The law also discriminates against Palestinians in culture and language rights, abolishing the official status of Arabic, and leaving Hebrew as the state’s sole official language. This, Jabareen argued, violates the law which was maintained for decades, the only collective right of the indigenous Palestinian minority – over 20 percent of Israel’s population - in its homeland.

In advance of the hearing, Adalah provided updated information to the Court concerning the most recent critical observations and calls to cancel the law by UN human rights bodies and experts. For example, four UN Special Rapporteurs wrote to the Israeli authorities expressing their deep concerns about the discriminatory aspects of the law, provision by provision; however, the State of Israel never responded to this communication.

Adalah’s petition, and the 14 others, remains pending before the Supreme Court. It is likely that the Court will issue its decision in 2021.

To read more about the Supreme Court hearing:

Adalah’s special webpage on the case

An article by Sawsan Zaher, deputy general director of Adalah, entitled “Nation-State Law Essentially Establishes Apartheid Regime,” published in the Haaretz newspaper on 22 December 2020

The Nation-State Law had its day in court, as did the farce of Israeli democracy, by Orly Noy, +972 Magazine, 24 December 2020

Watching a Show at Israel's High Court, by Samah Salaime, Haaretz, 3 January 2021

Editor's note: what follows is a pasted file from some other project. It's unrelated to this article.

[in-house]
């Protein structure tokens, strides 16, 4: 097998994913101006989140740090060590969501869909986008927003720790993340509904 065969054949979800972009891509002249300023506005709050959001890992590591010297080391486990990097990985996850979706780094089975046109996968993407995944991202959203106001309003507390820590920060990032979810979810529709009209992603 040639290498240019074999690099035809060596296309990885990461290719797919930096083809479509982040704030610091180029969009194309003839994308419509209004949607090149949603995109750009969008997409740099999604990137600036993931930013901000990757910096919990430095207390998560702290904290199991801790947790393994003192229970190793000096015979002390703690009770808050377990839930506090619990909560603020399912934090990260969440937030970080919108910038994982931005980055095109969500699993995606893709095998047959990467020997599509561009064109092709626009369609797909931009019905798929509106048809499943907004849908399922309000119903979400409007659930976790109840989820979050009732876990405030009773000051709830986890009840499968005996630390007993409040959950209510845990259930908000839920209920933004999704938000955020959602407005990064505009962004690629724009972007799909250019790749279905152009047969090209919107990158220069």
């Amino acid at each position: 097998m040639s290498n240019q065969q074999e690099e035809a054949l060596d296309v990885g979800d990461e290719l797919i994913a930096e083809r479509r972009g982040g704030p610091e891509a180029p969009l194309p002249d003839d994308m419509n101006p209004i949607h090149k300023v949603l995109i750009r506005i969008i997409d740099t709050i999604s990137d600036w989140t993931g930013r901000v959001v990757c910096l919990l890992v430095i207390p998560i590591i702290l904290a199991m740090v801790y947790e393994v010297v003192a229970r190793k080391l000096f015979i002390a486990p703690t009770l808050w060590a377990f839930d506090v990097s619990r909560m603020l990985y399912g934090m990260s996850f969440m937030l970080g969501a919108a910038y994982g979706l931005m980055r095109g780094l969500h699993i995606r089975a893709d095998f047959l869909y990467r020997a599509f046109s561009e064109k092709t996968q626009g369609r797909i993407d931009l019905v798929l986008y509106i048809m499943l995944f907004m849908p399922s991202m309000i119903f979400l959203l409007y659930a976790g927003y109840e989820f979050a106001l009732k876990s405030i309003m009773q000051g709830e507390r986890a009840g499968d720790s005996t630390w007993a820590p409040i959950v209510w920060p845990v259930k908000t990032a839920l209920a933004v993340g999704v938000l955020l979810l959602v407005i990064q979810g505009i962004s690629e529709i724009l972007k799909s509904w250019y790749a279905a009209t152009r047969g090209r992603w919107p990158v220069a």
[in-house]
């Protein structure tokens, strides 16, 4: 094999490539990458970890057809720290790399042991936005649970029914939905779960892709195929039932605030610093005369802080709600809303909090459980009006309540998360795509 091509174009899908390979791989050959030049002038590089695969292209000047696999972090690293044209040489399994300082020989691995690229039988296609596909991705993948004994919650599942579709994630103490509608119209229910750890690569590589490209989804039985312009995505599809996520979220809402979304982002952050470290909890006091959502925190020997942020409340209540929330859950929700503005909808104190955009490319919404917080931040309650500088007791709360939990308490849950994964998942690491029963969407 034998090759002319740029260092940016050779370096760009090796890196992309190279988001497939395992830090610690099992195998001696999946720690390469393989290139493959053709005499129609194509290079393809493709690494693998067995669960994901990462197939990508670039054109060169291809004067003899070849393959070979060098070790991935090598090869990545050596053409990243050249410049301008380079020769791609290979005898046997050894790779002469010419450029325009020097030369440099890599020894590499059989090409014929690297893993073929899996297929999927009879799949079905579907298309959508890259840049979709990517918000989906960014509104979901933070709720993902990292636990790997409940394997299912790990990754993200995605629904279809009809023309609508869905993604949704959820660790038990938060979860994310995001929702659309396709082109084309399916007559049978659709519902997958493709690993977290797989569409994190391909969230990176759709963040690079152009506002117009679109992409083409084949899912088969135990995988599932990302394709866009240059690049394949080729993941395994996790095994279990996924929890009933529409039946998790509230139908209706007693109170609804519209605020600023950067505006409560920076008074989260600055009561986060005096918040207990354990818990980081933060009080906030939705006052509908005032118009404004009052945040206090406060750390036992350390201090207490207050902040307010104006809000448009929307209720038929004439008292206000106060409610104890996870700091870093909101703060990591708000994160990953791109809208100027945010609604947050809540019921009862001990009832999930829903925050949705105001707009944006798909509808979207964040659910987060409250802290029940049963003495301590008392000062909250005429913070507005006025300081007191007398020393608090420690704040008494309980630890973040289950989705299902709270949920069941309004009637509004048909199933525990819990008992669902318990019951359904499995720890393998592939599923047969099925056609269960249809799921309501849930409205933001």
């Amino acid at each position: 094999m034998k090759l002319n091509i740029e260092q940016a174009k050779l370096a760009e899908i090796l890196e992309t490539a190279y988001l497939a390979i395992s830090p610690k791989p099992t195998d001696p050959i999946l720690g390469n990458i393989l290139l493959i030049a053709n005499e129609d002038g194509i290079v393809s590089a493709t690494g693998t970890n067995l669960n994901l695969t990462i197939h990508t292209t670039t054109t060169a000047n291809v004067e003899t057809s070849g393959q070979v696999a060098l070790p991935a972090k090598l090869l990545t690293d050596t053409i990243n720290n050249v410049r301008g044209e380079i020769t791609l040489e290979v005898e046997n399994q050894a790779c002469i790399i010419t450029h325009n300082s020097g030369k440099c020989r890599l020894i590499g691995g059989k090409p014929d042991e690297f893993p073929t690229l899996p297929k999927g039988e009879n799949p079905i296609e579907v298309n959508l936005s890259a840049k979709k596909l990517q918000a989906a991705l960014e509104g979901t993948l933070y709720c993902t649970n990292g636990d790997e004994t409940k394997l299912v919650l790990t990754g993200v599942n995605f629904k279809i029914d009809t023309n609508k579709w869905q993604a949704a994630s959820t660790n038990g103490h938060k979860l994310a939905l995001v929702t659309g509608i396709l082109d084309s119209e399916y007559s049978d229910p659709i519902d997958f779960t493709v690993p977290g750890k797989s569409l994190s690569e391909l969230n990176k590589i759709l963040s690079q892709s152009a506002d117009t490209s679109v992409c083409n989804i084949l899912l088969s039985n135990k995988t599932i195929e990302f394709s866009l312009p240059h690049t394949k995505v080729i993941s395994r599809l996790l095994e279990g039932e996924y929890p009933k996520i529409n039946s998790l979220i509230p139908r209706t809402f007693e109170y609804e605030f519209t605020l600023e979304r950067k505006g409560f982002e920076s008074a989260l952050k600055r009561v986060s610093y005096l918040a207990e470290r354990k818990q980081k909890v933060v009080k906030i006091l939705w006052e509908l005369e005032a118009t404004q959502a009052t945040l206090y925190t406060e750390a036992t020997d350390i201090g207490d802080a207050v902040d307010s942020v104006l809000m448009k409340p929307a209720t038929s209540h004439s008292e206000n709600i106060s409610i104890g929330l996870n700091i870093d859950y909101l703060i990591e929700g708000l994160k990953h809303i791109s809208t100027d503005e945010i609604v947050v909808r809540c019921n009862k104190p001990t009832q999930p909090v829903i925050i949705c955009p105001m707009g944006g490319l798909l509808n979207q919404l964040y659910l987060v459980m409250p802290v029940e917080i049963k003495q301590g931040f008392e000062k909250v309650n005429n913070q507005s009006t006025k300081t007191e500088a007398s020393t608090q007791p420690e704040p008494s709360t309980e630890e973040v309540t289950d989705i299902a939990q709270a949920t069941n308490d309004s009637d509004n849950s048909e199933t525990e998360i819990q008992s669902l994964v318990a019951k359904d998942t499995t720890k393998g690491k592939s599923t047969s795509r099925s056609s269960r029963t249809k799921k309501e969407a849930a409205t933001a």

Thank-you for your continued support to Adalah and our critical litigation.

Jan 7, 2021

Year in Review 2020: Protest & COVID-19, Online Censorship, and Accountability for October 2000

Photo by Mati Milstein
Photo by Mati Milstein

Dear Friends,

Many greetings to you from Adalah and a very happy, healthy New Year.

In this update, we review Adalah’s work in protecting freedom of expression (FOE) rights in 2020, an extraordinary year, which introduced many new challenges for those who protest and dissent.

Protecting Rights of Protestors during COVID-19 Emergency: Throughout the year, Adalah worked to ease restrictions on FOE and freedom of assembly (FOA), and particularly freedom of protest. We provided legal advice to individual Palestinian activists who were targeted by the police and the Shin Bet (Shabak), as well as to groups seeking information on organizing a protest in order to increase their awareness and knowledge of their rights. Activists turned to Adalah for advice on the “state of play” in light of new Israeli government restrictions on FOA and protest due to the COVID-19 pandemic. Adalah produced and widely disseminated posters in Arabic explaining the new rights regime under the newly-emerging regulations. Additionally, in April 2020, Adalah hosted a webinar in Arabic, in cooperation with NGO partners, entitled “The Right to Protest in Corona Times”, which was broadcast live on Adalah’s Facebook page, and was viewed by 2,531 people. The webinar provided information on the rights of protestors during the COVID-19 crisis, focusing on ways to use the internet as a tool for FOE under Emergency Regulations.

Adalah also maintained an up-to-date database of cases and incidents of infringements on freedom of protest, including arrests and indictments, from which information can be extracted to challenge restrictions on FOE. We also worked in cooperation with other human rights organizations, following up on violations on freedom of protest, and pooling resources to ensure effective legal representation, and other work and results.